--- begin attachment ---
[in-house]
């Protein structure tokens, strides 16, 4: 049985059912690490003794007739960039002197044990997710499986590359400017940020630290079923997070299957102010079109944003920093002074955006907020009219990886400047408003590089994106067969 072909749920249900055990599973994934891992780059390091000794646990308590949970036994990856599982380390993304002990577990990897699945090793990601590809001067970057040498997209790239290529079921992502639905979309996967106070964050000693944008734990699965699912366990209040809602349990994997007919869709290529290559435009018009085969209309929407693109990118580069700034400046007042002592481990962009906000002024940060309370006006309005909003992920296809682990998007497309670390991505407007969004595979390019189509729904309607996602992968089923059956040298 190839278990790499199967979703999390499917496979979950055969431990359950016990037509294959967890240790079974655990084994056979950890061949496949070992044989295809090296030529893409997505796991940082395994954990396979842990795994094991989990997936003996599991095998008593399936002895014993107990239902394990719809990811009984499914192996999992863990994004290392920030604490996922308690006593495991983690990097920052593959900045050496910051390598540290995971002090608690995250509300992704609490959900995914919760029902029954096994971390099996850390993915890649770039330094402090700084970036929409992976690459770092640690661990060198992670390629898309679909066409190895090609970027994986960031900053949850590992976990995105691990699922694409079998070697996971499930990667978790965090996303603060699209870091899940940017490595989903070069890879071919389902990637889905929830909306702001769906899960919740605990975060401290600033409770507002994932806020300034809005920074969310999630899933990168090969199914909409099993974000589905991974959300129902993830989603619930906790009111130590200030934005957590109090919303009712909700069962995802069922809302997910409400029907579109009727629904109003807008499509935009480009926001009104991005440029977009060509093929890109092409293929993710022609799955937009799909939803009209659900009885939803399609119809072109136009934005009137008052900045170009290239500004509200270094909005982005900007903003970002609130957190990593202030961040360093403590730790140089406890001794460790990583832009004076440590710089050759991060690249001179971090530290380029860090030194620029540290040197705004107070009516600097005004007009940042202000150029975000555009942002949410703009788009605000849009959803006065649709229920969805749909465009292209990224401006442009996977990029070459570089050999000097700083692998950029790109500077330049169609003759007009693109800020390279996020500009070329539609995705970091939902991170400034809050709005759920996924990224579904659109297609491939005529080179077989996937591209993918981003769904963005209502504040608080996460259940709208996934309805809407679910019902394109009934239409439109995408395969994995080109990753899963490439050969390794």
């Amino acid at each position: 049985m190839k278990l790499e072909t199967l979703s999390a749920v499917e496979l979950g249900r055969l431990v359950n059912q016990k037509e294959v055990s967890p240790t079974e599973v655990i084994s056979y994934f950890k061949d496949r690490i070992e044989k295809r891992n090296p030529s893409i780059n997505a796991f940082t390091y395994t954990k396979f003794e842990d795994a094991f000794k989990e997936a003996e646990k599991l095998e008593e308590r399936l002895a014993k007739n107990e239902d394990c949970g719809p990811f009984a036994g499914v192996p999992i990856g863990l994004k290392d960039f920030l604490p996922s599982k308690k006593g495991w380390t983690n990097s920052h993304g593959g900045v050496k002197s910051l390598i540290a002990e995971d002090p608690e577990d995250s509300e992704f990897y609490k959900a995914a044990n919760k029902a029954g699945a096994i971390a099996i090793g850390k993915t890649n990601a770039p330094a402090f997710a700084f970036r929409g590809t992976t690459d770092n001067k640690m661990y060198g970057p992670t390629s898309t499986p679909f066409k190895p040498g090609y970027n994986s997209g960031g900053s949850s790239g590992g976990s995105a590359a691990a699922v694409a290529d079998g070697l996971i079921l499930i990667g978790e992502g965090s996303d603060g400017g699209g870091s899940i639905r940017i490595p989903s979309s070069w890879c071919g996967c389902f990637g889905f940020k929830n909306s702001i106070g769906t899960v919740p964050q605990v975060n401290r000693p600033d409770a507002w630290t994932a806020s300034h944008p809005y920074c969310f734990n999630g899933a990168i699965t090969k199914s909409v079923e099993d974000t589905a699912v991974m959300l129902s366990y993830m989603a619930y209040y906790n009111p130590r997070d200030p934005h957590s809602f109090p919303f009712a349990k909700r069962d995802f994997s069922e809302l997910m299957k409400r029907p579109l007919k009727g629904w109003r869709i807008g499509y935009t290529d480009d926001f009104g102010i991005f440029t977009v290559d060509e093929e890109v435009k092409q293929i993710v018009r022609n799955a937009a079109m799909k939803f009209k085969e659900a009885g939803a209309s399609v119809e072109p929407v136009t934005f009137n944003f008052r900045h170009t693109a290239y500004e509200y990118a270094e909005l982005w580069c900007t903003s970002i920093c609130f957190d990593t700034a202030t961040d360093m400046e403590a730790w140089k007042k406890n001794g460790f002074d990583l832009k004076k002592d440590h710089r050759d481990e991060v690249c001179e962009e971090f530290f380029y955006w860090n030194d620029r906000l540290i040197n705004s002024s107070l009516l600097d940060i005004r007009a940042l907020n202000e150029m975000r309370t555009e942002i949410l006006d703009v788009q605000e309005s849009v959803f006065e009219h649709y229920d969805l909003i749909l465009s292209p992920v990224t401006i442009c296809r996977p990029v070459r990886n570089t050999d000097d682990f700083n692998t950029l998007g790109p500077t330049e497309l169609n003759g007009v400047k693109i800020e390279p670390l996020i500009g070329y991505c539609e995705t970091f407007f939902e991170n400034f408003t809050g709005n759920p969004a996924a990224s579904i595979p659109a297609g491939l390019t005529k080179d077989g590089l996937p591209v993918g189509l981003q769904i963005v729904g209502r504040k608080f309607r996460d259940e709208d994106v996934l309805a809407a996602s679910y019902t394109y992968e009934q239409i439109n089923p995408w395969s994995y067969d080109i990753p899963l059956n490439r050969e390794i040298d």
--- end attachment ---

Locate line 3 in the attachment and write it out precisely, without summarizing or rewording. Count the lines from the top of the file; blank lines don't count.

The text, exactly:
């Amino acid at each position: 049985m190839k278990l790499e072909t199967l979703s999390a749920v499917e496979l979950g249900r055969l431990v359950n059912q016990k037509e294959v055990s967890p240790t079974e599973v655990i084994s056979y994934f950890k061949d496949r690490i070992e044989k295809r891992n090296p030529s893409i780059n997505a796991f940082t390091y395994t954990k396979f003794e842990d795994a094991f000794k989990e997936a003996e646990k599991l095998e008593e308590r399936l002895a014993k007739n107990e239902d394990c949970g719809p990811f009984a036994g499914v192996p999992i990856g863990l994004k290392d960039f920030l604490p996922s599982k308690k006593g495991w380390t983690n990097s920052h993304g593959g900045v050496k002197s910051l390598i540290a002990e995971d002090p608690e577990d995250s509300e992704f990897y609490k959900a995914a044990n919760k029902a029954g699945a096994i971390a099996i090793g850390k993915t890649n990601a770039p330094a402090f997710a700084f970036r929409g590809t992976t690459d770092n001067k640690m661990y060198g970057p992670t390629s898309t499986p679909f066409k190895p040498g090609y970027n994986s997209g960031g900053s949850s790239g590992g976990s995105a590359a691990a699922v694409a290529d079998g070697l996971i079921l499930i990667g978790e992502g965090s996303d603060g400017g699209g870091s899940i639905r940017i490595p989903s979309s070069w890879c071919g996967c389902f990637g889905f940020k929830n909306s702001i106070g769906t899960v919740p964050q605990v975060n401290r000693p600033d409770a507002w630290t994932a806020s300034h944008p809005y920074c969310f734990n999630g899933a990168i699965t090969k199914s909409v079923e099993d974000t589905a699912v991974m959300l129902s366990y993830m989603a619930y209040y906790n009111p130590r997070d200030p934005h957590s809602f109090p919303f009712a349990k909700r069962d995802f994997s069922e809302l997910m299957k409400r029907p579109l007919k009727g629904w109003r869709i807008g499509y935009t290529d480009d926001f009104g102010i991005f440029t977009v290559d060509e093929e890109v435009k092409q293929i993710v018009r022609n799955a937009a079109m799909k939803f009209k085969e659900a009885g939803a209309s399609v119809e072109p929407v136009t934005f009137n944003f008052r900045h170009t693109a290239y500004e509200y990118a270094e909005l982005w580069c900007t903003s970002i920093c609130f957190d990593t700034a202030t961040d360093m400046e403590a730790w140089k007042k406890n001794g460790f002074d990583l832009k004076k002592d440590h710089r050759d481990e991060v690249c001179e962009e971090f530290f380029y955006w860090n030194d620029r906000l540290i040197n705004s002024s107070l009516l600097d940060i005004r007009a940042l907020n202000e150029m975000r309370t555009e942002i949410l006006d703009v788009q605000e309005s849009v959803f006065e009219h649709y229920d969805l909003i749909l465009s292209p992920v990224t401006i442009c296809r996977p990029v070459r990886n570089t050999d000097d682990f700083n692998t950029l998007g790109p500077t330049e497309l169609n003759g007009v400047k693109i800020e390279p670390l996020i500009g070329y991505c539609e995705t970091f407007f939902e991170n400034f408003t809050g709005n759920p969004a996924a990224s579904i595979p659109a297609g491939l390019t005529k080179d077989g590089l996937p591209v993918g189509l981003q769904i963005v729904g209502r504040k608080f309607r996460d259940e709208d994106v996934l309805a809407a996602s679910y019902t394109y992968e009934q239409i439109n089923p995408w395969s994995y067969d080109i990753p899963l059956n490439r050969e390794i040298d």